Hopefully the rage on hardware will die out in one or two years time. If you want to wait it out then adding a second monitor is a quite reasonable choice. With FreeCAD you can easily drag out the “Document Tree” and put it on the other monitor. Here in Europe there are lots of web shops that sell 3 to 7 year old PC’s and monitors. It’s all office equipment that has been used for just a few years. Those shops are easily recognizable. They have a limited amount of models, and often 20+ of some models on stock. A lot of the “office PC’s” have only Displayport outputs, while the consumer market is apparently still leaning more towards HDMI. The price difference between (smallish) new and second hand monitors is not so big though. There are plenty of new 24" monitors below EUR150, while second hand monitors are creeping towards or over EUR100.

I personally avoid all curved monitors (Just a gimmick, and they are plagued by reflections a lot more then flat monitors) and those “ultra wide” monitors. They take up a lot of desk space and they seriously lack in height. They’re just wasting empty space above the monitor. A decent 43" in normal proportions is the best option if you keep affordability in mind.

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Beware of the parameters!

I was in the same situation in January. My portable computer is a 17" with a native resolution of 1600x900, VGA and HDMI ports. I pointed a larger screen with approximately the pitch (0.235mm), ending on a 2560x1440, 27" in diagonal with an HDMI and a display port connectors. A comparison between several monitor narrowed the selection to (A) PD2700Q, PD2705Q and (B) XUB2792QSU-B1, borderless, the dimensions are acceptable for the desktop location, needing however to rise the head more than with the portable screen. A little bit tiring for long periods. The (B) was placed on the top of the list with its 2x USB3.0 ports, better brightness and static contrast, little bit smaller dimensions, especially its min height and a slightly lower price.

My graphic driver seemed to be fine since it coped with the same WQHD resolution. So far so good. To confirm the choice, I downloaded the specs and the user’s manuals and thoroughly read them, I began with (B). Surprise! From its specification and the resolution table of the manual, the monitor was supposed to provide the full 2560x1440 resolution from the HDMI port. Three pages further, in very small characters a warning was stating that for the full res., display port or DVI dual port cables should be used. No explicit restriction about the HDMI however. No technical support from (B). I got in touch with the seller who was ready to offer a free return in case of issue.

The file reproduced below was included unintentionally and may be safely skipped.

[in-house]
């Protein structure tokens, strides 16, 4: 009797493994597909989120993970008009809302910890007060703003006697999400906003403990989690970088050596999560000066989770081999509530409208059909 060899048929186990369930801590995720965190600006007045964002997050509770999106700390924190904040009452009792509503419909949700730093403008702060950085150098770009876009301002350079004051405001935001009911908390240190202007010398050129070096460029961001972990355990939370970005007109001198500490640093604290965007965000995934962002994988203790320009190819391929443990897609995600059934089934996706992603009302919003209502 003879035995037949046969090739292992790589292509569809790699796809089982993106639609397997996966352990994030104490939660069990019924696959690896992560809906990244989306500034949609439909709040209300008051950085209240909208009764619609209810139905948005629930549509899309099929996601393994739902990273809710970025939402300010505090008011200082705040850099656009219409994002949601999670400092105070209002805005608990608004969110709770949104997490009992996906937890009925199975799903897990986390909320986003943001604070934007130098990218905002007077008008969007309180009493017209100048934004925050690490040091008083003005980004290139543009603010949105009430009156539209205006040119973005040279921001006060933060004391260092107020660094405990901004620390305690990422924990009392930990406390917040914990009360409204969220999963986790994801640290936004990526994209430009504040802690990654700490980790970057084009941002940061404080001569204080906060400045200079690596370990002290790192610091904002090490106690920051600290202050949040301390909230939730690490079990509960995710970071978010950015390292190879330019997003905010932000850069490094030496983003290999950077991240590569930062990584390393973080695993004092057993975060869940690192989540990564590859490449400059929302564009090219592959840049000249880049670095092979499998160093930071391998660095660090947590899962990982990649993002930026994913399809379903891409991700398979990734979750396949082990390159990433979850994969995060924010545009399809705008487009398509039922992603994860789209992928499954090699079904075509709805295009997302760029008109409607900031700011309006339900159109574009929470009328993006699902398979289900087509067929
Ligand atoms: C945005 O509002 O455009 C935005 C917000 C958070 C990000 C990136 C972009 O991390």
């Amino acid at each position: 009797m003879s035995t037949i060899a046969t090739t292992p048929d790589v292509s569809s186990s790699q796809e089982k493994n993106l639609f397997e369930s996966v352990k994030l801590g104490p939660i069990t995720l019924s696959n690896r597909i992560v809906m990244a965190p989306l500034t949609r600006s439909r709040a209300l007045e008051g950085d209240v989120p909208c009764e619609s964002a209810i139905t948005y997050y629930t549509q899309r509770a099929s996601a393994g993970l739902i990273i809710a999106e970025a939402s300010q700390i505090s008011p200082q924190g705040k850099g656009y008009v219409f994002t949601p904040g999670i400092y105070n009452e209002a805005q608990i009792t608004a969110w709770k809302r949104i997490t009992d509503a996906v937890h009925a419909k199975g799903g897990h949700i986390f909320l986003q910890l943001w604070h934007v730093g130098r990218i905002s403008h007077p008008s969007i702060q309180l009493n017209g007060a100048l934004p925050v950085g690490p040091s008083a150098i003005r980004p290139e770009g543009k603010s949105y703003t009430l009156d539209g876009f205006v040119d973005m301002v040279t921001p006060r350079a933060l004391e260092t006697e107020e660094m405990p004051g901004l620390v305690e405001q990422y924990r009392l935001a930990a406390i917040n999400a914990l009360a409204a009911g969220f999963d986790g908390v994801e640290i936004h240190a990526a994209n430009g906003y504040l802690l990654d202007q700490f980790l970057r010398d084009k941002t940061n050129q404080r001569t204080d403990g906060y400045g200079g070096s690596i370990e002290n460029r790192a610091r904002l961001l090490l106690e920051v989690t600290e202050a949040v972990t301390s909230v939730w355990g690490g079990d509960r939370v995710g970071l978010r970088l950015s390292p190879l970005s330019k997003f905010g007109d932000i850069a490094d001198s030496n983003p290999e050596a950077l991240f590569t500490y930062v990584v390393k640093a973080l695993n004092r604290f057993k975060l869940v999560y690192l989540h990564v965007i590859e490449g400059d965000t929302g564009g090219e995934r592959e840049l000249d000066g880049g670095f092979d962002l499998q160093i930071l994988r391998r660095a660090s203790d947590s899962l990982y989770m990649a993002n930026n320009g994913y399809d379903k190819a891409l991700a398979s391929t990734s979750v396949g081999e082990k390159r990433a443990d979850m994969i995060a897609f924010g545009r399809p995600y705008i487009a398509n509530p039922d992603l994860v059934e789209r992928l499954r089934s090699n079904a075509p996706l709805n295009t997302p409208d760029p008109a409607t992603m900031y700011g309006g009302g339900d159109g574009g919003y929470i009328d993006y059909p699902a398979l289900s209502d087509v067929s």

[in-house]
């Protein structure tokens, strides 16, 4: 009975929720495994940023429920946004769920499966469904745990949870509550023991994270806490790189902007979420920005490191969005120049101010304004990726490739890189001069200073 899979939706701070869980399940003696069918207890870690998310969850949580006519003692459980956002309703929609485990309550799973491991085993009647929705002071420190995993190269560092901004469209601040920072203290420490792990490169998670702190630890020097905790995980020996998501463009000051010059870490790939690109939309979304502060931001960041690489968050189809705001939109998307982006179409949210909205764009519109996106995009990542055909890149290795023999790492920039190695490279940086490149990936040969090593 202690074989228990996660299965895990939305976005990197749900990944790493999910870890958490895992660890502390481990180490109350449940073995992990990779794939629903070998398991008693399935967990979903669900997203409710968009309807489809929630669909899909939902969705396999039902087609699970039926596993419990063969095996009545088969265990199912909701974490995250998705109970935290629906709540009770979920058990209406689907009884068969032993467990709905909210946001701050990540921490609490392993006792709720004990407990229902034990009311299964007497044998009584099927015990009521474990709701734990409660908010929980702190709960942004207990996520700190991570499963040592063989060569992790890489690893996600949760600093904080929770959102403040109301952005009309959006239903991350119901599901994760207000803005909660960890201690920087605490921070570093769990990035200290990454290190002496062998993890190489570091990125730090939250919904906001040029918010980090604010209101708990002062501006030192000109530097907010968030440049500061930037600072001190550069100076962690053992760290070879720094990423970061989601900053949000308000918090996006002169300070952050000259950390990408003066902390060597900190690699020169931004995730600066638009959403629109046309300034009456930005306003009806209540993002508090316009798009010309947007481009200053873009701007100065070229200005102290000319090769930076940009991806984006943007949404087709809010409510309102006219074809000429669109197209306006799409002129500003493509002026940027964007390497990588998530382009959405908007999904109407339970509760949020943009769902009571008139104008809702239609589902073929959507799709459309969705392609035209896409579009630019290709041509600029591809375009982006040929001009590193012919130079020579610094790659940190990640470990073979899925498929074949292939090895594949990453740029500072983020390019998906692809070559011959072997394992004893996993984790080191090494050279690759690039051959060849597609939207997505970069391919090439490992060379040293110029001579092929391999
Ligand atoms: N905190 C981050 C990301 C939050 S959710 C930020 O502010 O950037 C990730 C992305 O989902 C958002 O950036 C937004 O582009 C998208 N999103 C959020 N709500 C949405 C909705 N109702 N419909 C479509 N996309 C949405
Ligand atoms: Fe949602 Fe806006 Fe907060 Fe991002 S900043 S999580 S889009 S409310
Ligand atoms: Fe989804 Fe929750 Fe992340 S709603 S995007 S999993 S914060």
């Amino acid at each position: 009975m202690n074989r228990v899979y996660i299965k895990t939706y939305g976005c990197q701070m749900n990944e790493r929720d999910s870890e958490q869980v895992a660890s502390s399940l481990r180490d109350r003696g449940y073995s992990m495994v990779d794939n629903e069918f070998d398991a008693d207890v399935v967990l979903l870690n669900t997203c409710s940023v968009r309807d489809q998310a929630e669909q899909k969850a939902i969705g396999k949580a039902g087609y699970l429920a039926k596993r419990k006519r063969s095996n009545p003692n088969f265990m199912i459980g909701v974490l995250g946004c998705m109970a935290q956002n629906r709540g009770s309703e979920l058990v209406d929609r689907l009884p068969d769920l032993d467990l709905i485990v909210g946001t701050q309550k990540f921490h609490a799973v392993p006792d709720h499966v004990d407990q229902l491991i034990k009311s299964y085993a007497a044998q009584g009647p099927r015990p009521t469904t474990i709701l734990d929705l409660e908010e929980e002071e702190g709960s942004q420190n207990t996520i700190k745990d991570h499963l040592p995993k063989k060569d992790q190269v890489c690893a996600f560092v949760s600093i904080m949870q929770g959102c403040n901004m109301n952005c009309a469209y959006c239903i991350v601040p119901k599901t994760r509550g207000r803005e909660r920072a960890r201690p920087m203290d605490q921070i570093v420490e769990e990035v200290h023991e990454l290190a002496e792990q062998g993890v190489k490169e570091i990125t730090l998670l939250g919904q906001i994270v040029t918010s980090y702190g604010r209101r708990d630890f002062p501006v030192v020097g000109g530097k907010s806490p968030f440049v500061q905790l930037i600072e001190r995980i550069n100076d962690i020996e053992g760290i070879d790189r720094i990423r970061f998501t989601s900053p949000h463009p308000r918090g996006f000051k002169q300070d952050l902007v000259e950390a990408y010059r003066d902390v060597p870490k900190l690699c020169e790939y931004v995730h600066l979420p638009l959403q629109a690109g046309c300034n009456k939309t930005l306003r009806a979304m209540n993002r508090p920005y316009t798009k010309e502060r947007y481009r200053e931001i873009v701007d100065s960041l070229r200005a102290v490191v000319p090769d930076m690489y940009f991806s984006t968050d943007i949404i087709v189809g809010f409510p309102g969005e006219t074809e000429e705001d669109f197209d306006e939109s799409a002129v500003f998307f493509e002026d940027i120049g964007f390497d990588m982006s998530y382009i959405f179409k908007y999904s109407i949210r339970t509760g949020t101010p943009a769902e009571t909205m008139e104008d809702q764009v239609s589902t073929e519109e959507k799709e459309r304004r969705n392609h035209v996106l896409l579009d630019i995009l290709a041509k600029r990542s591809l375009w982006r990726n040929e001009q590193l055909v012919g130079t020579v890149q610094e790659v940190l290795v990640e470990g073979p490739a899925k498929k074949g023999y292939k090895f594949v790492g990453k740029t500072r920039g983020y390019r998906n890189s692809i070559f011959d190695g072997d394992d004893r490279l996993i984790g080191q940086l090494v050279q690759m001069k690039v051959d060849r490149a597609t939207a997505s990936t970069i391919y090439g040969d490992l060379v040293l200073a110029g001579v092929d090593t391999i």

I finally ordered the (B) and hooked it to my portable. As announced by the small character warning, with the HDMI port, the possible max resolutions were : 1920x1200, 2048x1152 and 2048x1280. I selected the last one, fortunately the monitor was able to adjust with the graphic adapter, provided a scaling was applied.
The result is quite good although in a non-native resolution.

Considering that with a smaller monitor, the best alternative I’d obtained in native mode was 1900x1200, I kept the (B) and I’m currently fully satisfied. The replacement of the portable computer being foreseen by the end of next year, it’s a good tradeoff for me.

In consequence: Don’t trust in a description or a spec at the first glance. Read carefully the specification AND the user’s manual, ASK questions to the manufacturer or the dealer, make sure the return is possible without any charge.
Hope this will help.

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There are indeed a bunch of different revisions of HDMI (and also of Displayport & other connectors). If you buy both a monitor and videocard, then make sure they match. These days one of the newer DisplayPort revisions is the prefered standard I think.

For me, sending any signal to a monitor (Except maybe for games or video) that is not in native resolution is simply unacceptable. Simple as that. I will not even bother to try it or review it. I only buy those pixels because I want to see them. All of them. For the same reason I would not buy a monitor with small pixels. 0.18mm is about the smallest pixel that is useful.